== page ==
North Carolina and its 15 Electoral College votes represent an important prize for President Barack Obama, which he won in 2008.
But things aren’t looking so great for Obama this time around in the pivotal swing state, starting with the fact that his approval rating among voters has dropped below 45 percent in the Tar Heel State, and North Carolina’s unemployment rate stands at 9.7 percent, Politico
In addition, Republicans won control of both houses of the state legislature from the Democrats in 2010. And a former top state Democratic official recently quit after allegations that he sexually harassed a male staffer. The enthusiasm generated for Obama in his historic 2008 victory is gone, especially among younger voters.
“The biggest challenge he faces is the fact that it’s not like the first time, in the sense that everybody was jumping on board [in 2008]. It was an opportunity to do something new, to elect the first African-American president,” Durham Mayor William Bell, an Obama supporter, told Politico.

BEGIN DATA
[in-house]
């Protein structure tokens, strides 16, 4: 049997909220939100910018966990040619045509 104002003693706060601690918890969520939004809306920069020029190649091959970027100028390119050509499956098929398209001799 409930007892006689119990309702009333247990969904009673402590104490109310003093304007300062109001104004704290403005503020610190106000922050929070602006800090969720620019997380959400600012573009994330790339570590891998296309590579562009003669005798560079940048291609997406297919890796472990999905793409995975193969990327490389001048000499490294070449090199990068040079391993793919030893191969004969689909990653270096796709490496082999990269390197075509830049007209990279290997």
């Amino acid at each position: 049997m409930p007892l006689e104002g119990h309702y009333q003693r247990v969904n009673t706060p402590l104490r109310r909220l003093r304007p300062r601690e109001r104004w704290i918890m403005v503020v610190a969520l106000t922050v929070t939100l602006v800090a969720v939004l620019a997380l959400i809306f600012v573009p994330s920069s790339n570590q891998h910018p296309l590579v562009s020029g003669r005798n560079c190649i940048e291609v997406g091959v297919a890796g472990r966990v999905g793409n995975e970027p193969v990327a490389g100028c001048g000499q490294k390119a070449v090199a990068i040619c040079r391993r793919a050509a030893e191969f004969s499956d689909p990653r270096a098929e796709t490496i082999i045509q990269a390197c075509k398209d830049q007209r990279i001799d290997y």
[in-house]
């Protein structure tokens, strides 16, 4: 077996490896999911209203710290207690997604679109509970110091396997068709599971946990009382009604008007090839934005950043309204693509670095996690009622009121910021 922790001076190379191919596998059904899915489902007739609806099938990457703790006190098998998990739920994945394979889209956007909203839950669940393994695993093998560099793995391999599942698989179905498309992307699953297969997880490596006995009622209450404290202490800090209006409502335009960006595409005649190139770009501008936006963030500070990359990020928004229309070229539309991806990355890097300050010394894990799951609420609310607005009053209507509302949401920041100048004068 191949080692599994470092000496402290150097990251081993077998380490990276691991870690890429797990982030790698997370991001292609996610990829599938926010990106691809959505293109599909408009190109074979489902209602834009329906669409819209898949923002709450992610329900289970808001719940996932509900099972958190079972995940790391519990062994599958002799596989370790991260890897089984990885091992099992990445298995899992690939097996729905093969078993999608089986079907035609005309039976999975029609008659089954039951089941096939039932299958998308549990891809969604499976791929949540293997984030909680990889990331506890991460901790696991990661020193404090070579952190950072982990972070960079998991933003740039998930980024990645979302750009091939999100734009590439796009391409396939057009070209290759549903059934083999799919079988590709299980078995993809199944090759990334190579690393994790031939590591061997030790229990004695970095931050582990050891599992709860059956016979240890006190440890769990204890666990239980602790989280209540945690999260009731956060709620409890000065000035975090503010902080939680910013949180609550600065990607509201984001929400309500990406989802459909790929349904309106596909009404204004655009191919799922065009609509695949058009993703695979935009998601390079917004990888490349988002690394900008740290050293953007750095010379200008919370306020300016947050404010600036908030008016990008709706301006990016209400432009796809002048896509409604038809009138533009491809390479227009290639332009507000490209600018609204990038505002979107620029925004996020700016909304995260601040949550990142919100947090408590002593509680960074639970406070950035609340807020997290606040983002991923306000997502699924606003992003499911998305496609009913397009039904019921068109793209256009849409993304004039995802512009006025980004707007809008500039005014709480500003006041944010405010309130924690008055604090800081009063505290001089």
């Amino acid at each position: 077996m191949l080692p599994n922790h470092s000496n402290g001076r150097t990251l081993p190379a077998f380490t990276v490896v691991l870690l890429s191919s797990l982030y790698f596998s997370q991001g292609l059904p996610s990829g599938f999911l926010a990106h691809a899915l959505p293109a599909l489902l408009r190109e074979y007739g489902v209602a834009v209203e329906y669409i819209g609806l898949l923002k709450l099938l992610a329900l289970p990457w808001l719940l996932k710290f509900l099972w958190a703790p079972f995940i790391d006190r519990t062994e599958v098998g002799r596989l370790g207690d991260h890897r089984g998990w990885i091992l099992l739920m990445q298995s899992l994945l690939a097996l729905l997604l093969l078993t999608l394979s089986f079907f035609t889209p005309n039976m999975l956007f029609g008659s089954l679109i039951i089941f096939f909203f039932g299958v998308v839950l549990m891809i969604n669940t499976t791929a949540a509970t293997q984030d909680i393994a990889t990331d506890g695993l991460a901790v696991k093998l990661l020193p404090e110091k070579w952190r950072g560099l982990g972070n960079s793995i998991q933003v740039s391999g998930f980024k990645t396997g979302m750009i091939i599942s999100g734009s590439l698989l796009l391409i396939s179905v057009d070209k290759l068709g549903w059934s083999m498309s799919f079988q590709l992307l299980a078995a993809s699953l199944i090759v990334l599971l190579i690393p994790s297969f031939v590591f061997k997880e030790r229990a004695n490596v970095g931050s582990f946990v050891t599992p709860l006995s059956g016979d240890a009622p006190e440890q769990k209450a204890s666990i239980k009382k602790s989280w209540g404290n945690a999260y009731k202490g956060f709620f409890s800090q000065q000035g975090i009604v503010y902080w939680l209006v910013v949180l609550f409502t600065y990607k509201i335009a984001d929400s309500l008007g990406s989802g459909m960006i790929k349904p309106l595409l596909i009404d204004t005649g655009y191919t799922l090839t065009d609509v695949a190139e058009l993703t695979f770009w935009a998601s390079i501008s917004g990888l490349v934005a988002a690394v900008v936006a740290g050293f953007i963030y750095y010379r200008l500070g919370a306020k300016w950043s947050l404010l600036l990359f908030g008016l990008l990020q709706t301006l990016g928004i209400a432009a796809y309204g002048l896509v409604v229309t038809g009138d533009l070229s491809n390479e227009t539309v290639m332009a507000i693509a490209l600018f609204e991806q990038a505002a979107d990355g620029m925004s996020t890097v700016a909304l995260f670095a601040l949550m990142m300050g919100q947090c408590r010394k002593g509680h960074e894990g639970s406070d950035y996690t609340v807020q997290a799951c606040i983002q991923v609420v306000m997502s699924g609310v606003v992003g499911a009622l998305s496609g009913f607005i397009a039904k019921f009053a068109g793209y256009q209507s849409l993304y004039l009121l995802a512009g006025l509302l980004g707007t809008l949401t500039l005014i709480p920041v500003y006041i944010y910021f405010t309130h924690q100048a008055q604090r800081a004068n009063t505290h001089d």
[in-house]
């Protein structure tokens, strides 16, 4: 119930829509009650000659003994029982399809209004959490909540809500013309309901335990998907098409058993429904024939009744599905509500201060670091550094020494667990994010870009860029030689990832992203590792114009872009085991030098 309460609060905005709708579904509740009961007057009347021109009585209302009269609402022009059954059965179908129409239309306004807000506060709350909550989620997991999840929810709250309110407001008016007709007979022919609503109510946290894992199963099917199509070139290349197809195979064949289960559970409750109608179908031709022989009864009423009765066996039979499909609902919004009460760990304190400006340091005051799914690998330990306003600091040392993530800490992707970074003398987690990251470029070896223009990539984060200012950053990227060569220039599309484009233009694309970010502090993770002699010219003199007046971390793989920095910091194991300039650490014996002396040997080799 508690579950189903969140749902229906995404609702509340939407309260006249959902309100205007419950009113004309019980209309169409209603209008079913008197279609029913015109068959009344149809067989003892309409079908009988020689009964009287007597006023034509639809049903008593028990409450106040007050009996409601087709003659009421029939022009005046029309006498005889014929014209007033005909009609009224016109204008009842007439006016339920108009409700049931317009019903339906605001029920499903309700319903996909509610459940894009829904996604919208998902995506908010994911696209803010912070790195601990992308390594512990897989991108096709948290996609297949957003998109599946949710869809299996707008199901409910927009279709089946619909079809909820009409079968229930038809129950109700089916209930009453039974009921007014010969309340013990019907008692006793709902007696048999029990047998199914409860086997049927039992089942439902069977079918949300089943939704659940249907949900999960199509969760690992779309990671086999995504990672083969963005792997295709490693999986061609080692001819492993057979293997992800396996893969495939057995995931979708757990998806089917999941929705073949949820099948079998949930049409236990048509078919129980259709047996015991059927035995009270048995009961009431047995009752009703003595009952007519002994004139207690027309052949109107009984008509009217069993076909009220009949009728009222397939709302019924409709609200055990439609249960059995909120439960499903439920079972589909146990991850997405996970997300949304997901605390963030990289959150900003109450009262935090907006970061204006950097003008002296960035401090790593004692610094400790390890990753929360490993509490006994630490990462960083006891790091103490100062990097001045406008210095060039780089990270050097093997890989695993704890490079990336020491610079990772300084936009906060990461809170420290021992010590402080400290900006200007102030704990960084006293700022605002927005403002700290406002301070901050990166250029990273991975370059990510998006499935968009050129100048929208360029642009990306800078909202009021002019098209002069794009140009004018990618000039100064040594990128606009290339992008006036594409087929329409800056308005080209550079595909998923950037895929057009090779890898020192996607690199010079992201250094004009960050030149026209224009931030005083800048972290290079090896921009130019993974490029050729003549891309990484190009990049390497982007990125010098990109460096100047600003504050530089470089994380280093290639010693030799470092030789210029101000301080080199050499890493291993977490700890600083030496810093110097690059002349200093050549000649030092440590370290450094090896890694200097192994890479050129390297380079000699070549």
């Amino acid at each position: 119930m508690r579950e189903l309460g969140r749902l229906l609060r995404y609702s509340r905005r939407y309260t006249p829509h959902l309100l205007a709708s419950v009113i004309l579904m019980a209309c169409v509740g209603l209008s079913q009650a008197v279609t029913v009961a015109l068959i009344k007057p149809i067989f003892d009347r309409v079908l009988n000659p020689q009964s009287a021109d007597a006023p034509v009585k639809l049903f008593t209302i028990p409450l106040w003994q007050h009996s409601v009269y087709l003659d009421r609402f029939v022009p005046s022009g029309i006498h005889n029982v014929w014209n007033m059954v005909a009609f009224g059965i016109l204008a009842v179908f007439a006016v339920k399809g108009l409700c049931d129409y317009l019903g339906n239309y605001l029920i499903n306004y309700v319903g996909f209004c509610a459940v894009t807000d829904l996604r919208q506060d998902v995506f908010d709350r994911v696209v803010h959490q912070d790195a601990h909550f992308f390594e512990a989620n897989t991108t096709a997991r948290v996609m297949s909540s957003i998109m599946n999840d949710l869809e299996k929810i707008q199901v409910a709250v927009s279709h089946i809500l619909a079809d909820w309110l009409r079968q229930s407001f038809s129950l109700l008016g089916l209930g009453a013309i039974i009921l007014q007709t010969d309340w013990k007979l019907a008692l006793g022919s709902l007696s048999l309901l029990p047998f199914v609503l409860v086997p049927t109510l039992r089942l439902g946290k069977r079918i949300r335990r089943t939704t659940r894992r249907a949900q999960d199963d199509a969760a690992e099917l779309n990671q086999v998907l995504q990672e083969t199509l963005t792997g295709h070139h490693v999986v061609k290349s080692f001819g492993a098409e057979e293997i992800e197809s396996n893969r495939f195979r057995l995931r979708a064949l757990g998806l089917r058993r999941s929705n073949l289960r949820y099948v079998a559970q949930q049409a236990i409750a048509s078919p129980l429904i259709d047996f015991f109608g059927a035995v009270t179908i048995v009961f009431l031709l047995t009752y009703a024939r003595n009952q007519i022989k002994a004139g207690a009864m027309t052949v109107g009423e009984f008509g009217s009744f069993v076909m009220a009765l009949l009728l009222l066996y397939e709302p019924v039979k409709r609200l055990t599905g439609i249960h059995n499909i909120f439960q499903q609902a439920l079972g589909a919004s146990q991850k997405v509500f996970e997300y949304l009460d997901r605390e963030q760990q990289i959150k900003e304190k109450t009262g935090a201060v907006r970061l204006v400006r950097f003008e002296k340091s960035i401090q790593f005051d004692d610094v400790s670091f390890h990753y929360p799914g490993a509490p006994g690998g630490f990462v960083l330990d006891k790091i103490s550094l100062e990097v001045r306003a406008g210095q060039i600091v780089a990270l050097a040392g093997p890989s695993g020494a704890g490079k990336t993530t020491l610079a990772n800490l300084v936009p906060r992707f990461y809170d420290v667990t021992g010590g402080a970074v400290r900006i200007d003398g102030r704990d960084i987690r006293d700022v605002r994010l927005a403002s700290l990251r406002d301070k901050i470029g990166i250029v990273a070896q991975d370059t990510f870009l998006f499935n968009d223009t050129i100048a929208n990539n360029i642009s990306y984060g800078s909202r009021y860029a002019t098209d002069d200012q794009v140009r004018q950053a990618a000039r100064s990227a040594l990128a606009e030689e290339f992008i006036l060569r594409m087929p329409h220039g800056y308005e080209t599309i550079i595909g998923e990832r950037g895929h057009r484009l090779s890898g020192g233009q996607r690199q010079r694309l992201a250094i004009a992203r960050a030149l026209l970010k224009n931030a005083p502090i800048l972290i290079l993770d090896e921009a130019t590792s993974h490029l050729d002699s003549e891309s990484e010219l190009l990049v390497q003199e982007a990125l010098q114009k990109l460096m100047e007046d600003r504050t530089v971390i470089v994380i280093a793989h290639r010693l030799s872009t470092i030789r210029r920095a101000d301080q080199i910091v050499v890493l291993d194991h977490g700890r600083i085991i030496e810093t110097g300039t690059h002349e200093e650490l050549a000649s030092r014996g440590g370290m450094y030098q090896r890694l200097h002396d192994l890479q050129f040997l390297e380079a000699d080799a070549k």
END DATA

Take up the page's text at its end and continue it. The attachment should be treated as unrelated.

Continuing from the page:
To be sure, North Carolina remains up for grabs. The state’s voters aren’t exactly going nuts over presumptive Republican nominee Mitt Romney, and the president is mounting a major effort to repeat his 2008 performance.
Democratic-leaning Public Policy Polling conducted a survey earlier this month showing Obama ahead 49 percent to 44 percent over Romney. But a Rasmussen Reports survey showed Romney leading by 46 percent to 44 percent.
Thom Tillis, the Republican speaker of the North Carolina House of Representatives, sees the race being won by a two or three percentage point margin at most. “I think Romney’s chances are very good,” he told Politico.
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